Last week I wrote about the what and the why of accessible eLearning. This week, I’ll take a peek at the how: what sort of things must be done to develop accessible online content?
8 Ways to Make Your eLearning Accessible
Accessible eLearning means making your content available to the widest audience possible, and such a wide audience will have an equally wide variety of needs. These often include:
- Vision loss
- Hearing loss
- Mobility impairment
- Cognitive disabilities
- Learning differences
In some cases, accessibility is provided through the design decisions of the eLearning developer. For example, developers may provide transcripts of video or audio segments for people who can’t hear or process the audio. In other cases, learners use assistive technology to access eLearning. The responsibility of the developer is then to build eLearning that is compatible with common technologies, including:
- Screen magnifiers: According to the Bureau of Internet Accessibility, “A screen magnifier is a software application that increases the size of text and graphics on your computer screen. … You can use the mouse or keyboard shortcuts to position your cursor where you want to increase the text or image size for better visibility. Or you can set a preset speed for the screen magnifier to move the cursor automatically across and down a page.”
- Screen readers: Screen readers read on-screen text in a computerized voice or convert it to braille. Users usually use keyboard navigation with screen readers.
- Keyboard navigation: Keyboard navigation is essential for people who cannot see enough to use a mouse and those unable to manipulate a mouse effectively. Individuals may use a traditional keyboard, a modified keyboard, or other hardware that provides keyboard-style input.
In more general terms, accessible eLearning is learning that is available to the widest audience possible. It’s learning with the barriers removed – or, perhaps more accurately, learning built without including barriers in the first place.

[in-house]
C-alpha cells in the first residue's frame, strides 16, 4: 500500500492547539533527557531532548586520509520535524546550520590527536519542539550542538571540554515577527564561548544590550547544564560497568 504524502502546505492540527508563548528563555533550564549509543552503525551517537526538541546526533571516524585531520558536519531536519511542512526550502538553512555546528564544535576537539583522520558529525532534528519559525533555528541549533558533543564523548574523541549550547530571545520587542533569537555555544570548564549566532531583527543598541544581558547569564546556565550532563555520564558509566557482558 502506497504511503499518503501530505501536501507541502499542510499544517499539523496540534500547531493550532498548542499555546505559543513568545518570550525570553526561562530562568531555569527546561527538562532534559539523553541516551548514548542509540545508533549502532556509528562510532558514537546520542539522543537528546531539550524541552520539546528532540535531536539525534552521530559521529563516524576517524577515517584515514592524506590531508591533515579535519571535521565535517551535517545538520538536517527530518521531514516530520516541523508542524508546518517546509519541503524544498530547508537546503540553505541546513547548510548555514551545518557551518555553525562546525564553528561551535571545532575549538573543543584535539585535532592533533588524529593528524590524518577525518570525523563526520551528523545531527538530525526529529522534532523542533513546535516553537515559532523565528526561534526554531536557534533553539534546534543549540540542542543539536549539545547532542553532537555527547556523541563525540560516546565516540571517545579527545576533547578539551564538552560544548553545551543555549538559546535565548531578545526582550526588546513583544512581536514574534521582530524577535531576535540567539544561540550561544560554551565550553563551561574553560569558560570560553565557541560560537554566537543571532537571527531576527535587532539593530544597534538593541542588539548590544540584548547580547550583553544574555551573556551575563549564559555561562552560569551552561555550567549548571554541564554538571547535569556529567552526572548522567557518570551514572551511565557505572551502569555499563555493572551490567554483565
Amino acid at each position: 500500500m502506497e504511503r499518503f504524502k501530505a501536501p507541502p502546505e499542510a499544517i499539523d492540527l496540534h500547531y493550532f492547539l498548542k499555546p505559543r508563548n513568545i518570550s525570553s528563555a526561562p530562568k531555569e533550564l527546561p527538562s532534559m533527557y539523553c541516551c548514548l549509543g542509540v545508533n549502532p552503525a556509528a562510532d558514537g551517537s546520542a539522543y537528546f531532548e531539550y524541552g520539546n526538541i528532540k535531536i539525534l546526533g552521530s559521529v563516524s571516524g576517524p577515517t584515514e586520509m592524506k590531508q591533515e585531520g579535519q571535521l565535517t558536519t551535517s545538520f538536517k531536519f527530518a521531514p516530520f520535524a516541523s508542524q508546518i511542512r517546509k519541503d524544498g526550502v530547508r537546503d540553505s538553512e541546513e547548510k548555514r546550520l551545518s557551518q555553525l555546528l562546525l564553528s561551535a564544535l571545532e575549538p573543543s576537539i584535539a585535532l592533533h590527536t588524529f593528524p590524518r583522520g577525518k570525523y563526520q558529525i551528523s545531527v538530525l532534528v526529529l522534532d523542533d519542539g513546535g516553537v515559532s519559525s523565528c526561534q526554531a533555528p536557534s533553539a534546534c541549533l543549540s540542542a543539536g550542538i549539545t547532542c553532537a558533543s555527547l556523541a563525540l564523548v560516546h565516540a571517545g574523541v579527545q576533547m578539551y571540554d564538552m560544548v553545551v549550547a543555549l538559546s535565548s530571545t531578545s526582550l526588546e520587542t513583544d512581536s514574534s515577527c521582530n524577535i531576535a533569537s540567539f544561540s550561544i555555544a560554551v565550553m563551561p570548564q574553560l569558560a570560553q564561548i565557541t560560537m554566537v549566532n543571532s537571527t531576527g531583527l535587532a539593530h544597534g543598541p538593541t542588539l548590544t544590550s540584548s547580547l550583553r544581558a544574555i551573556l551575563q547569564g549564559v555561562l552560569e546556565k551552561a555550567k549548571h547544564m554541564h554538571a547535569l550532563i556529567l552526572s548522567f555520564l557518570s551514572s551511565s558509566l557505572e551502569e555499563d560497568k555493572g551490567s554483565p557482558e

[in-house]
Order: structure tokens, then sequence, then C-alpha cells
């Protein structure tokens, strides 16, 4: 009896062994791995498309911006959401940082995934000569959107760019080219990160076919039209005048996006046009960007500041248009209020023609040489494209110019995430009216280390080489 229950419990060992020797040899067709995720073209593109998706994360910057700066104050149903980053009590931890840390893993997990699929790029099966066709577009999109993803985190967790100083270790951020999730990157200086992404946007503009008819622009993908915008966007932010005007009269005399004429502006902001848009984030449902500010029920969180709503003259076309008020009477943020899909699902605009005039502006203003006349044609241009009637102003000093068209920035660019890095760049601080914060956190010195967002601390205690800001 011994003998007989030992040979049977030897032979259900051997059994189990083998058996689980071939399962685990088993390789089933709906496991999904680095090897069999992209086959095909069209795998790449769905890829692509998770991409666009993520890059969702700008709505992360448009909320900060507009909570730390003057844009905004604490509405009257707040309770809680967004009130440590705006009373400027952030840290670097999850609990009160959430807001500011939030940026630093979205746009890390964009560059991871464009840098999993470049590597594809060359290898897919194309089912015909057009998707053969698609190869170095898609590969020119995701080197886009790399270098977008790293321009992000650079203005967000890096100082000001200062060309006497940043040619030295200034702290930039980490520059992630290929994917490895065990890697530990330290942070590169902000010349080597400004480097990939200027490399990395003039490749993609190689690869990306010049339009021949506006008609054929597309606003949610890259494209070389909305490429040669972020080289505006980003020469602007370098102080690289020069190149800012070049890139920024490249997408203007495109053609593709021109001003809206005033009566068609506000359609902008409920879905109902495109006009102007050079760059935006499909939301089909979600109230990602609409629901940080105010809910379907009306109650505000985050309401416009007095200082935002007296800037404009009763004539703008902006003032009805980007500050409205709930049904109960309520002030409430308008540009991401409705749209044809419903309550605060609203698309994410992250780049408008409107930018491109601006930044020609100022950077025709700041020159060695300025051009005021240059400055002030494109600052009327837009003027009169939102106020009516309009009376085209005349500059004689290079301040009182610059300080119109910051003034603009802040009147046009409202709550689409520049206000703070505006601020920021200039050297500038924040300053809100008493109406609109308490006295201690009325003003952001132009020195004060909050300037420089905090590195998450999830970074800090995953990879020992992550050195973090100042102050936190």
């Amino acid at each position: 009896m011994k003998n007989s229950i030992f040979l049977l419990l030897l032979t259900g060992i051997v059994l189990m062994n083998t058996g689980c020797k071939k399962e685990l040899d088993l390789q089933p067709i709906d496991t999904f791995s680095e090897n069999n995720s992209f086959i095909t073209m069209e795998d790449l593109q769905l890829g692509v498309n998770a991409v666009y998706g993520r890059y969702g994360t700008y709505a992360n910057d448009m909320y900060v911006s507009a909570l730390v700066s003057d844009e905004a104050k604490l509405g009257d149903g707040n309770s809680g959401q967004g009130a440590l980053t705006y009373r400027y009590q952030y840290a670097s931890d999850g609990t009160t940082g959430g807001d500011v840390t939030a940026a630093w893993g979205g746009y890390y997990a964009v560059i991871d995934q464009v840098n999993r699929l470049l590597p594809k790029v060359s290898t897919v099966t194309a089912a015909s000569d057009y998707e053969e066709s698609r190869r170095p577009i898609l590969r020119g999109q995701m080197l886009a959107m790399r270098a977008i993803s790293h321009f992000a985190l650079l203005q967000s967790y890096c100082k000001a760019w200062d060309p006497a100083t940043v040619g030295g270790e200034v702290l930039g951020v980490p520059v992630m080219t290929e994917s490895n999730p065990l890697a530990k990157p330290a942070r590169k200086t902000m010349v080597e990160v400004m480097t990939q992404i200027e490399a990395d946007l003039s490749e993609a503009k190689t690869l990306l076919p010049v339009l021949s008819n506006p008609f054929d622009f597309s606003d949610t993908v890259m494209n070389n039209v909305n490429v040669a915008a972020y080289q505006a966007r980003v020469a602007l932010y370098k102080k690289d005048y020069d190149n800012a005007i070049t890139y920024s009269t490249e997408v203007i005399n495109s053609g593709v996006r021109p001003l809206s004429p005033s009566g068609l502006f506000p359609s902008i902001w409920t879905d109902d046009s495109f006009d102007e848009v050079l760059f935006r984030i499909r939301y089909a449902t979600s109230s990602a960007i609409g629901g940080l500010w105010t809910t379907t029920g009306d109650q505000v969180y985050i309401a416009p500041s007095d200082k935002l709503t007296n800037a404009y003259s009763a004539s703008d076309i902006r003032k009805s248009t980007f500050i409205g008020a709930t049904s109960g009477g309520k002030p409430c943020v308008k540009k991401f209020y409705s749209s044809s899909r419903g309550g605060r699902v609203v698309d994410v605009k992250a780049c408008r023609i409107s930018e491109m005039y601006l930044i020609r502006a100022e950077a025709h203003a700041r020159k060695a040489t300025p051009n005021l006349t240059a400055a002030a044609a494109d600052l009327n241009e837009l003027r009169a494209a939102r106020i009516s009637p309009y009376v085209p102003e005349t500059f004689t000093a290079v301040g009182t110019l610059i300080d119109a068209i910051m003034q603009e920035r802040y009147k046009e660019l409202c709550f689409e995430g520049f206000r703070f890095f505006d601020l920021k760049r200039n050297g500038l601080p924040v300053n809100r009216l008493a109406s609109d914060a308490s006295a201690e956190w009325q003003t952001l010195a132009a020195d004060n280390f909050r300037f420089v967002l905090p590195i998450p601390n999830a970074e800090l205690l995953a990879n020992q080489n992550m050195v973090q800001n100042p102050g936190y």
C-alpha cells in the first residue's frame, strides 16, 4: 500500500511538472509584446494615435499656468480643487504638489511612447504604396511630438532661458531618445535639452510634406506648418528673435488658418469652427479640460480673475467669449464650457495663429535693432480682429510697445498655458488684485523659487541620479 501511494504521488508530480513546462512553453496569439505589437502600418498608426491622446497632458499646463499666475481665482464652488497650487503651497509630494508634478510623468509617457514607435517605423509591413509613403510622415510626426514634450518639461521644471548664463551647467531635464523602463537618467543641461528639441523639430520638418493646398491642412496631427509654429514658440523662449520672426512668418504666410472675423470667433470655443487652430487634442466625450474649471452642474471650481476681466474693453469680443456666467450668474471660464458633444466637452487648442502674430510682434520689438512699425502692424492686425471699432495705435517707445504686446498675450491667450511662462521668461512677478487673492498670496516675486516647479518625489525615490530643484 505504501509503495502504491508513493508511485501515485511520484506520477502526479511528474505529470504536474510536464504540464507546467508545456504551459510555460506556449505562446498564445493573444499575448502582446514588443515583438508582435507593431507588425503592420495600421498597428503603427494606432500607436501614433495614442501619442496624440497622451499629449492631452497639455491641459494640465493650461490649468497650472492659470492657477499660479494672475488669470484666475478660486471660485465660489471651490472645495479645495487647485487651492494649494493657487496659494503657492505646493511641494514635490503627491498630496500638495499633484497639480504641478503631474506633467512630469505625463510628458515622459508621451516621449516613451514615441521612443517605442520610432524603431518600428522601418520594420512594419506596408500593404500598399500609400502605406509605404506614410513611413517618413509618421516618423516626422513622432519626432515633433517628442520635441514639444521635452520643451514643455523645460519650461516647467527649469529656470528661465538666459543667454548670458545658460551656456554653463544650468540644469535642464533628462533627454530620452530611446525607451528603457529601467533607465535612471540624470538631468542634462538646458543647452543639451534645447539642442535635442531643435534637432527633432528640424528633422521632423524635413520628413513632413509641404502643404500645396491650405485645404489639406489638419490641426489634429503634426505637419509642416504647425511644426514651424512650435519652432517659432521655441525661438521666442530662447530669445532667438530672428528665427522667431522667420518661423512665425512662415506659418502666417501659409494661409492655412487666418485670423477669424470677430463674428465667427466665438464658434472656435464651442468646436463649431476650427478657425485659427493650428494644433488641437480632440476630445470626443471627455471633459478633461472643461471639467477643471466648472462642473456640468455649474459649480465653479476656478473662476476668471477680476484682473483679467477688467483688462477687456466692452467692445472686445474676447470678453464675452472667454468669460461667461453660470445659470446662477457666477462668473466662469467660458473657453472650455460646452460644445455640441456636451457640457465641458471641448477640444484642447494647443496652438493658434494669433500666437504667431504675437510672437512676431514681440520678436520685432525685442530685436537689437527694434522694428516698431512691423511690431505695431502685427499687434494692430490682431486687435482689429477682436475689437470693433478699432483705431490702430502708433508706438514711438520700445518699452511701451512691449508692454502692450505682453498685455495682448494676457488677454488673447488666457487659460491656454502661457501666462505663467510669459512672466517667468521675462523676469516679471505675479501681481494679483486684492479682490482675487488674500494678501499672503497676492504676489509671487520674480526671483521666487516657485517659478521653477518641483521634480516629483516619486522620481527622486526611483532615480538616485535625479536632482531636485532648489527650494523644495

How to build accessible eLearning
1. Choose accessibility
Unfortunately, there are limits to technology. One of those limits is that some interactions, particularly ones that involve heavy visual demands, are not accessible. Drag-and-drop interactions, for example, simply aren’t going to work for some people with vision loss and motor challenges.
It isn’t currently possible to produce accessible eLearning with all the latest interactive bells and whistles. We can expect more options to become available as the technology develops, but, for the moment, choosing accessibility means accepting restrictions on certain interactions.
2. Don’t convey information with color only
Color can be an effective way to convey information such as which line on a graph represents which data set – unless the learner can’t distinguish between the colors you’ve chosen. You can research the color combinations likely to appear clearly to people with the various types of color blindness, or you can find an additional way to communicate important information. For example, consider using different styles of lines for your graph, along with a text description for those who cannot see it at all or have difficulty extracting information from a visual representation.
3. Provide captions, descriptive text or alt text for all images and tables
Speaking of text descriptions, accessible eLearning includes captions, descriptive text or alt text for all images and tables. Alt text is alternative text that appears in place of images depending on user settings. Including both an image and a description reinforces the message, which is helpful for everyone, particularly those with cognitive or learning differences. It’s also essential for those who cannot see the visual.
Text alternatives should be meaningful. Common mistakes include:
- Unhelpful descriptions – If a visual is meant to convey information, that information should be provided in the text whenever possible. Compare “2019 Sales Chart” to “2019 sales chart showing steadily increasing sales throughout the year.”